Update on the Supreme Court and Arizona’s SB 1070 Law

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On April 25, 2012, the U.S. Supreme Court heard oral arguments in Arizona v. U.S., the case questioning the constitutionality of Arizona’s SB 1070 law.

If you’re following the news, you probably already know that SB 1070 requires police officers to find out a person’s immigration status when there is reasonable suspicion the person is undocumented. It also requires immigrants to carry documentation, makes it illegal for undocumented workers to live or look for work in Arizona, and makes it a crime for people to knowingly hire, keep safe, or transport undocumented workers.

Since the passage of SB 1070 in early 2010, Lutheran leaders, advocates, and politicians have voiced fierce opposition to it. The Washington Post and Sojourners have published commentary on the case by the senior staff of LIRS, which joined in the many amicus briefs filed in connection with SB 1070. Meanwhile, Arizona has seen a detrimental effect on its economy, and its reputation has taken a big hit.

The Supreme Court’s decision is not expected until late June 2012. This ruling is critical because it will have ramifications not only for Arizona, but also for other states that have passed anti-immigration laws, as well as still others that may proceed based on the Court’s opinion. For example, lower court judges have at least partially blocked state immigration laws from being implemented in Alabama, Georgia, Indiana, South Carolina, and Utah. Many of these judges have chosen to postpone their ultimate decision on such cases until they receive guidance from the Supreme Court.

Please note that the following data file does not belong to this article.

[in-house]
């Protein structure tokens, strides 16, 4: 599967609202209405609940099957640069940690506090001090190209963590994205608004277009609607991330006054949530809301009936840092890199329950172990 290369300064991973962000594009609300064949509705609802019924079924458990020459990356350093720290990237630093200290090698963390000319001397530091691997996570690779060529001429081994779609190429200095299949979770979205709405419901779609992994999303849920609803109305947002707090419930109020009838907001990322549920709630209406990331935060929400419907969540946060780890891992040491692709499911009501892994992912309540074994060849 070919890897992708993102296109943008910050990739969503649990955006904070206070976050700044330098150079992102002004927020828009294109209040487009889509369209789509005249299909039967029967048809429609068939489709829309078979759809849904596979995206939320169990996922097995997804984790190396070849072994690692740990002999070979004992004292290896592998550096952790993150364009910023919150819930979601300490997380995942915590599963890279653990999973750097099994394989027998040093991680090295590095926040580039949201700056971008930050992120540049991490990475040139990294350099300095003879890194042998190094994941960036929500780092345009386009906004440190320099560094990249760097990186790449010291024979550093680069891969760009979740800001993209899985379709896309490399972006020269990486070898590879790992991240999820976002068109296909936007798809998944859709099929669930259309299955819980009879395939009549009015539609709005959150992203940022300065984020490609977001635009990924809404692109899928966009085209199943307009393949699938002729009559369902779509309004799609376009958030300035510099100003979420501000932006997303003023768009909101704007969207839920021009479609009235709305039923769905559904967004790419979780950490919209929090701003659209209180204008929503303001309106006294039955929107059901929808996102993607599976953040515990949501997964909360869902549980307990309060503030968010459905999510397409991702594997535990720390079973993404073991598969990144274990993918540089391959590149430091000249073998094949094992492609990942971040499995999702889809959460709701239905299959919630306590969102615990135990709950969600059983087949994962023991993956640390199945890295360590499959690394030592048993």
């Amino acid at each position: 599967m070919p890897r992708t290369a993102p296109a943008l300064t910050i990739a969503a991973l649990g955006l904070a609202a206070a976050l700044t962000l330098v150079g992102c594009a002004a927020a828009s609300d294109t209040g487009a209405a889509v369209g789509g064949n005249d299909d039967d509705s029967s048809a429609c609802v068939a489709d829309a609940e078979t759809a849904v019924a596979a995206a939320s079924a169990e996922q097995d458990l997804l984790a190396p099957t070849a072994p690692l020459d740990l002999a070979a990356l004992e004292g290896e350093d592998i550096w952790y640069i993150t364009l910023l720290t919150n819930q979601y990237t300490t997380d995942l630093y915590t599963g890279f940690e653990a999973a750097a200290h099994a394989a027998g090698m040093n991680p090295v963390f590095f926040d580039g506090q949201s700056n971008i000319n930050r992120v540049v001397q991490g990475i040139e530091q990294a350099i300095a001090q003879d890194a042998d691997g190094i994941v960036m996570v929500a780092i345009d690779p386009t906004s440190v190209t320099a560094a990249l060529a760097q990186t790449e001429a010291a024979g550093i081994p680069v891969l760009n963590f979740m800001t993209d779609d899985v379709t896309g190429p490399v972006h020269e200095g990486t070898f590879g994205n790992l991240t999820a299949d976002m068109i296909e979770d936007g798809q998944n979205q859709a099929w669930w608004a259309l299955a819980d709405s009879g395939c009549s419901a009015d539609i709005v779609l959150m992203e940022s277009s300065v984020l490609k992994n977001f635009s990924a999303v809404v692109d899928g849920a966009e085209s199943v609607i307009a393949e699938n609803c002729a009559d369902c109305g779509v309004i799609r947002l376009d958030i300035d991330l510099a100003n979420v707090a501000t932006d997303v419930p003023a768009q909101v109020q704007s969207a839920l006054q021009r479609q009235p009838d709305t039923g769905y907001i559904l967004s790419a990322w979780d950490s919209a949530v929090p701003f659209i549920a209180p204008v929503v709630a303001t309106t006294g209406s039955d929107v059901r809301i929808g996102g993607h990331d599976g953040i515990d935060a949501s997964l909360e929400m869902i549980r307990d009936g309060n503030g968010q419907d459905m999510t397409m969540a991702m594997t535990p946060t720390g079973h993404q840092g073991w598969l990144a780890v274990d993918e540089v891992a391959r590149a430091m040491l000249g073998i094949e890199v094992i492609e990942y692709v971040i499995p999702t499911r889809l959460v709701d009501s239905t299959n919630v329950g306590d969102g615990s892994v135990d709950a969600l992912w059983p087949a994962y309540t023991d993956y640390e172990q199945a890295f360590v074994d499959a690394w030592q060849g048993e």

As you can see, the Supreme Court’s decision will play a huge role in shaping the field of immigration law for years to come.  Stay tuned to the LIRS blog for further updates on the fate of SB 1070, and to learn how you can help fight unjust state-level anti-immigrant laws!

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